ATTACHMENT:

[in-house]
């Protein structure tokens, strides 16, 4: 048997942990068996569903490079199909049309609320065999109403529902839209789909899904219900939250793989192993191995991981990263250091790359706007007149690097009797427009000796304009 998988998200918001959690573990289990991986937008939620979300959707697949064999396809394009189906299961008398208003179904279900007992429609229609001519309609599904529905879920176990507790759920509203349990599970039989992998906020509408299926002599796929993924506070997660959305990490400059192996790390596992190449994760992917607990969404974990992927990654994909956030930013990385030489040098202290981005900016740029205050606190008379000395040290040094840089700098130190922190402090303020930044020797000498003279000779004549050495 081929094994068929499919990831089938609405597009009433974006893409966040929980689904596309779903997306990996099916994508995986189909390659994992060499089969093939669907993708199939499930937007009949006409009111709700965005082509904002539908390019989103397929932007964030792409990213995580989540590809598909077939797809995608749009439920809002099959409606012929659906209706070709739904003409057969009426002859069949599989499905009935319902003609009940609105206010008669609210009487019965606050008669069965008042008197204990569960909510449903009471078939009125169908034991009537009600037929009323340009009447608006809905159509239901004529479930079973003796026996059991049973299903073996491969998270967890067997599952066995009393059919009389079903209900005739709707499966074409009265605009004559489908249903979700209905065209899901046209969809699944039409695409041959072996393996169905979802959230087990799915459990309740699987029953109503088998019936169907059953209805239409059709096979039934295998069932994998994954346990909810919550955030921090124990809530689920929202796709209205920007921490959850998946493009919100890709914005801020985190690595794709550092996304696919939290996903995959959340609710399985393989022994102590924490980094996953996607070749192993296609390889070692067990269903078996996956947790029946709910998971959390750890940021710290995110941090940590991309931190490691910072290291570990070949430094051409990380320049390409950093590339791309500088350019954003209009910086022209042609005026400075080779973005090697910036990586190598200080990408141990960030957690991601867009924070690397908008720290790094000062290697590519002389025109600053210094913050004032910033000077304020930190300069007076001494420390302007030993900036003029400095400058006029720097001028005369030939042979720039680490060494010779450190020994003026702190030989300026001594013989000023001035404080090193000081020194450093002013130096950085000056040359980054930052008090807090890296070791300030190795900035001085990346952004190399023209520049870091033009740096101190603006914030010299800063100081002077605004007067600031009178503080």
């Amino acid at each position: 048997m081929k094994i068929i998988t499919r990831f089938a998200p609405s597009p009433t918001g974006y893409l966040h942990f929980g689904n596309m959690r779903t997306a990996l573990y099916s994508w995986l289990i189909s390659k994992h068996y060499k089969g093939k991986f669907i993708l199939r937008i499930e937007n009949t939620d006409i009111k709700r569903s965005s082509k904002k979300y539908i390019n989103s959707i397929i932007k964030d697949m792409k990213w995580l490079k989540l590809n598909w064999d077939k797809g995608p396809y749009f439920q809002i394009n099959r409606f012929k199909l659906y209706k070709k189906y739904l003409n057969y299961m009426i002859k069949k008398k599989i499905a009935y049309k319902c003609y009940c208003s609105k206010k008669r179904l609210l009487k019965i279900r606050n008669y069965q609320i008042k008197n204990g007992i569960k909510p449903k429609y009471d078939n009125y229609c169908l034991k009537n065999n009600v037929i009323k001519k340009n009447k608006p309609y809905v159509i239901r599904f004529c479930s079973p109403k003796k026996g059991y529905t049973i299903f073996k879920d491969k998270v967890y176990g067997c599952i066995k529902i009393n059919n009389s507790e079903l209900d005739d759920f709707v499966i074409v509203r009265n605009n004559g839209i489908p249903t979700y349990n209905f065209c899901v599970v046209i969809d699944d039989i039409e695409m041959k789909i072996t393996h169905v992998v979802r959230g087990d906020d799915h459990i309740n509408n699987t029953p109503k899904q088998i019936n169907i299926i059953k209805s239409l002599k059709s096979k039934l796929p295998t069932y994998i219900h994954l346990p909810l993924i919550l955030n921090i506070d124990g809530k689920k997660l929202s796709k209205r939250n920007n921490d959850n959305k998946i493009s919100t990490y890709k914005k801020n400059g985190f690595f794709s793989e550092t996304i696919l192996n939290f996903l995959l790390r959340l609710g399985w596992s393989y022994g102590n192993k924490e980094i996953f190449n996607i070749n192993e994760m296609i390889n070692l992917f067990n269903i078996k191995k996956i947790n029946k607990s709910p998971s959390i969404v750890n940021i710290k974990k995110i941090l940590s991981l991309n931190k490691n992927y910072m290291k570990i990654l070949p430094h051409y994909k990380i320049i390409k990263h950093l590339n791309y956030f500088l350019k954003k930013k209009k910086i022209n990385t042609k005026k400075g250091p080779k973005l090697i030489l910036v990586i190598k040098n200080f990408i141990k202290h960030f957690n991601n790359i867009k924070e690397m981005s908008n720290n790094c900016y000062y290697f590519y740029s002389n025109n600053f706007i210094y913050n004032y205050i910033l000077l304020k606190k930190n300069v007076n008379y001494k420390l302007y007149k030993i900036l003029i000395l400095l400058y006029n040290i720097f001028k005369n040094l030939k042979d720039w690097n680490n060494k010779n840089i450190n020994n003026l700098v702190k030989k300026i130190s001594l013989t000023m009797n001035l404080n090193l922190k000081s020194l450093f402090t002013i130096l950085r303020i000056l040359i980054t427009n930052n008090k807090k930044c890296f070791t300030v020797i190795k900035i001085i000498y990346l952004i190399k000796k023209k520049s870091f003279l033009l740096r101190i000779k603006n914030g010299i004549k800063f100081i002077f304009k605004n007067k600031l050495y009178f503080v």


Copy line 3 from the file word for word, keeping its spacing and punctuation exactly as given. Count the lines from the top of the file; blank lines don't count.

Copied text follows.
């Amino acid at each position: 048997m081929k094994i068929i998988t499919r990831f089938a998200p609405s597009p009433t918001g974006y893409l966040h942990f929980g689904n596309m959690r779903t997306a990996l573990y099916s994508w995986l289990i189909s390659k994992h068996y060499k089969g093939k991986f669907i993708l199939r937008i499930e937007n009949t939620d006409i009111k709700r569903s965005s082509k904002k979300y539908i390019n989103s959707i397929i932007k964030d697949m792409k990213w995580l490079k989540l590809n598909w064999d077939k797809g995608p396809y749009f439920q809002i394009n099959r409606f012929k199909l659906y209706k070709k189906y739904l003409n057969y299961m009426i002859k069949k008398k599989i499905a009935y049309k319902c003609y009940c208003s609105k206010k008669r179904l609210l009487k019965i279900r606050n008669y069965q609320i008042k008197n204990g007992i569960k909510p449903k429609y009471d078939n009125y229609c169908l034991k009537n065999n009600v037929i009323k001519k340009n009447k608006p309609y809905v159509i239901r599904f004529c479930s079973p109403k003796k026996g059991y529905t049973i299903f073996k879920d491969k998270v967890y176990g067997c599952i066995k529902i009393n059919n009389s507790e079903l209900d005739d759920f709707v499966i074409v509203r009265n605009n004559g839209i489908p249903t979700y349990n209905f065209c899901v599970v046209i969809d699944d039989i039409e695409m041959k789909i072996t393996h169905v992998v979802r959230g087990d906020d799915h459990i309740n509408n699987t029953p109503k899904q088998i019936n169907i299926i059953k209805s239409l002599k059709s096979k039934l796929p295998t069932y994998i219900h994954l346990p909810l993924i919550l955030n921090i506070d124990g809530k689920k997660l929202s796709k209205r939250n920007n921490d959850n959305k998946i493009s919100t990490y890709k914005k801020n400059g985190f690595f794709s793989e550092t996304i696919l192996n939290f996903l995959l790390r959340l609710g399985w596992s393989y022994g102590n192993k924490e980094i996953f190449n996607i070749n192993e994760m296609i390889n070692l992917f067990n269903i078996k191995k996956i947790n029946k607990s709910p998971s959390i969404v750890n940021i710290k974990k995110i941090l940590s991981l991309n931190k490691n992927y910072m290291k570990i990654l070949p430094h051409y994909k990380i320049i390409k990263h950093l590339n791309y956030f500088l350019k954003k930013k209009k910086i022209n990385t042609k005026k400075g250091p080779k973005l090697i030489l910036v990586i190598k040098n200080f990408i141990k202290h960030f957690n991601n790359i867009k924070e690397m981005s908008n720290n790094c900016y000062y290697f590519y740029s002389n025109n600053f706007i210094y913050n004032y205050i910033l000077l304020k606190k930190n300069v007076n008379y001494k420390l302007y007149k030993i900036l003029i000395l400095l400058y006029n040290i720097f001028k005369n040094l030939k042979d720039w690097n680490n060494k010779n840089i450190n020994n003026l700098v702190k030989k300026i130190s001594l013989t000023m009797n001035l404080n090193l922190k000081s020194l450093f402090t002013i130096l950085r303020i000056l040359i980054t427009n930052n008090k807090k930044c890296f070791t300030v020797i190795k900035i001085i000498y990346l952004i190399k000796k023209k520049s870091f003279l033009l740096r101190i000779k603006n914030g010299i004549k800063f100081i002077f304009k605004n007067k600031l050495y009178f503080v």